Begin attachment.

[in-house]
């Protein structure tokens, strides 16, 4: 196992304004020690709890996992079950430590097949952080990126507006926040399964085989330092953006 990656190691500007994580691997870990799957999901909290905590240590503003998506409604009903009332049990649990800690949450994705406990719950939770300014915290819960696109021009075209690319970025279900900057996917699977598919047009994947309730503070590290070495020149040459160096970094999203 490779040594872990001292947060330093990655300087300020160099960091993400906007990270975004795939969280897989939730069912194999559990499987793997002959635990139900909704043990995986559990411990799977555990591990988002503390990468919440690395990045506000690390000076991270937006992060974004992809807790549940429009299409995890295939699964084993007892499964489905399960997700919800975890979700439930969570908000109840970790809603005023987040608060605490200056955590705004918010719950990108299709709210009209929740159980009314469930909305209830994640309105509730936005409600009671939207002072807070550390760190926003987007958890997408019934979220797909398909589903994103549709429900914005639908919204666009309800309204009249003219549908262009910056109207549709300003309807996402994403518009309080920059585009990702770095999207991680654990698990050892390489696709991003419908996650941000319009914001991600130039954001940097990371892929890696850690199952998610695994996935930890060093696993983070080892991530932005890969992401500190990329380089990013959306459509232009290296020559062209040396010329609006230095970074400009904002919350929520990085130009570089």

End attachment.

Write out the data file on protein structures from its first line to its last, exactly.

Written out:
[in-house]
């Protein structure tokens, strides 16, 4: 196992304004020690709890996992079950430590097949952080990126507006926040399964085989330092953006 990656190691500007994580691997870990799957999901909290905590240590503003998506409604009903009332049990649990800690949450994705406990719950939770300014915290819960696109021009075209690319970025279900900057996917699977598919047009994947309730503070590290070495020149040459160096970094999203 490779040594872990001292947060330093990655300087300020160099960091993400906007990270975004795939969280897989939730069912194999559990499987793997002959635990139900909704043990995986559990411990799977555990591990988002503390990468919440690395990045506000690390000076991270937006992060974004992809807790549940429009299409995890295939699964084993007892499964489905399960997700919800975890979700439930969570908000109840970790809603005023987040608060605490200056955590705004918010719950990108299709709210009209929740159980009314469930909305209830994640309105509730936005409600009671939207002072807070550390760190926003987007958890997408019934979220797909398909589903994103549709429900914005639908919204666009309800309204009249003219549908262009910056109207549709300003309807996402994403518009309080920059585009990702770095999207991680654990698990050892390489696709991003419908996650941000319009914001991600130039954001940097990371892929890696850690199952998610695994996935930890060093696993983070080892991530932005890969992401500190990329380089990013959306459509232009290296020559062209040396010329609006230095970074400009904002919350929520990085130009570089």